In Labour’s 100-day plan they vowed to introduce legislation to make medicinal cannabis more available for people with terminal illnesses or in chronic pain. And while Green MP Chloe Swarbrick’s medicinal cannabis bill failed at its first reading in January, a fairly conservative bill by Minister of Health David Clark progressed to the health select committee with more bipartisan support in early February. Two weeks later Manning left his plush role as managing director of ad agency 99 for what he characterised as “one of the greatest entrepreneurial opportunities of our time.”
But that select committee report is not due until the end of July, and there are huge questions around how exactly legislation will be written. Even a small tweak to legislation – who gets licences, who gets access, where manufacturing standards sit – could mean market dominance for some players, and leave others out in the cold.
Helius has submitted to both the house and the select committee, and Manning gave an hour long oral submission in person in Wellington last month arguing for stringent quality benchmarks – of a type Helius is perhaps uniquely building towards – and international certification as a prerequisite to entry.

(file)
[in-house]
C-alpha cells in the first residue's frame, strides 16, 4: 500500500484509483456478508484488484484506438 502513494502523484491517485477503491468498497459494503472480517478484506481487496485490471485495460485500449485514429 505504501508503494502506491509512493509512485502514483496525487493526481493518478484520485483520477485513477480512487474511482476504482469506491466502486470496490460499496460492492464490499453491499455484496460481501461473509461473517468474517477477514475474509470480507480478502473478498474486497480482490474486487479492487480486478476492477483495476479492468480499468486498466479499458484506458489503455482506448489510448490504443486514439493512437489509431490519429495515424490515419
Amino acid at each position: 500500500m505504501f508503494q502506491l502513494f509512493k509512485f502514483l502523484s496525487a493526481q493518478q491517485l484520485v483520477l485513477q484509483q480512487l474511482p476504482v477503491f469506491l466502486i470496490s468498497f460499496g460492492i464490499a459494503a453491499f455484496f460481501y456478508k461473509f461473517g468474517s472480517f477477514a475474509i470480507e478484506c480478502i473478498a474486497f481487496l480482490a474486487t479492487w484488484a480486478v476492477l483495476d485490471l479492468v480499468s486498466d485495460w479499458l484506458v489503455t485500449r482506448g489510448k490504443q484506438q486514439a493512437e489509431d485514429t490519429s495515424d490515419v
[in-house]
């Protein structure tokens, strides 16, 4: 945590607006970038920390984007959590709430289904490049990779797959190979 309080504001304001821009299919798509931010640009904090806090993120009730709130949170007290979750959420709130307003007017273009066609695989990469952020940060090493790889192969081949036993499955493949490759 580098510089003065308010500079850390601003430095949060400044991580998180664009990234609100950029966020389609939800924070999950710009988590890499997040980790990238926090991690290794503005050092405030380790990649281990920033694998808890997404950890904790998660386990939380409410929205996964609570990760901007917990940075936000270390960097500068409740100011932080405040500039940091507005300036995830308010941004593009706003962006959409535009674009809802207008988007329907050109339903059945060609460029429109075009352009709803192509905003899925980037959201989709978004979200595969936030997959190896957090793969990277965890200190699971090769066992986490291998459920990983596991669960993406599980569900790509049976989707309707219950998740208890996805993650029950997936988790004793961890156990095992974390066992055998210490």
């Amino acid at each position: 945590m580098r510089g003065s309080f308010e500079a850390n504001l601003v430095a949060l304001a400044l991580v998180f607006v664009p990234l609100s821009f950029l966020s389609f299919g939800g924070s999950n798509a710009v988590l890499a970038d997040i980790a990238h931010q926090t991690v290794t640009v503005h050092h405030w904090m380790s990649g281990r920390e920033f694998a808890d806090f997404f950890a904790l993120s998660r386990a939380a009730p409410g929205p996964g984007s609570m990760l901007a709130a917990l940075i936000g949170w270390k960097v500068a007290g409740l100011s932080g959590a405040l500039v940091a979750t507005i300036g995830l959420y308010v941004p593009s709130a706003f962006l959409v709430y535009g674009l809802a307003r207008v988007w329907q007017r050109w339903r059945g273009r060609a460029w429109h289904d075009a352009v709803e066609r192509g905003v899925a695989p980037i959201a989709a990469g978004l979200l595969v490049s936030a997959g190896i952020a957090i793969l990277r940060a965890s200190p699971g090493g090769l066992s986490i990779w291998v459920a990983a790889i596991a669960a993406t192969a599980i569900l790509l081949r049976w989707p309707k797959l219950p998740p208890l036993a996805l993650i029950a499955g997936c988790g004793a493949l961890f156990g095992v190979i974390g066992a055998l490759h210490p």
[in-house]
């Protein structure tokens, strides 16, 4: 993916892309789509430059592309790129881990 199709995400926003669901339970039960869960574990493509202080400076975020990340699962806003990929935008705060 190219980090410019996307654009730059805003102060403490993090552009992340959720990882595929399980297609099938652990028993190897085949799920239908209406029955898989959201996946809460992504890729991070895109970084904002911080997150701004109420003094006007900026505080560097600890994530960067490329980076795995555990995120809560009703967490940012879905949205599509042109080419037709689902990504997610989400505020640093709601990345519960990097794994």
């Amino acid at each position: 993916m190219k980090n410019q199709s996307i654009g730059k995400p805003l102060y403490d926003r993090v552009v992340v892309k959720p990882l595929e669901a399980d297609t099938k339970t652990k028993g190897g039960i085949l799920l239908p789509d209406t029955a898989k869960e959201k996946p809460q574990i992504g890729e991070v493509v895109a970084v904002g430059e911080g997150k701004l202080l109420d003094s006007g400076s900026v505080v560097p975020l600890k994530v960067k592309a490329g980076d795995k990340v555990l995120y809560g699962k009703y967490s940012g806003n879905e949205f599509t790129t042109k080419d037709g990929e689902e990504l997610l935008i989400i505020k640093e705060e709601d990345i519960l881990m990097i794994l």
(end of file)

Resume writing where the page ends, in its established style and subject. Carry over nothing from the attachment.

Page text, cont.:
“We want to set up and position this industry in a way that is really founded on legitimacy,” says Manning.
What that means for small players trying to enter the market is a matter of perspective.
But it’s not solely the government Helius needs to convince. Clark’s medicinal marijuana bill empowers healthcare professionals to prescribe medicinal cannabis on a case-by-case basis. Companies then need to persuade GPs and patients that their products are comparable and even preferable to existing medications. That’s where the battle will be won or lost.
A common misconception in most emerging markets is that medical marijuana means getting high. But cannabidiol (CBD), the cannabinoid most in demand for its medicinal uses, is predominantly non-psychoactive. Commonly consumed as an oil, CBD can be combined with any number of tinctures, balms, capsules and food. David Clark’s bill would see CBD become a prescription medicine rather than a controlled drug.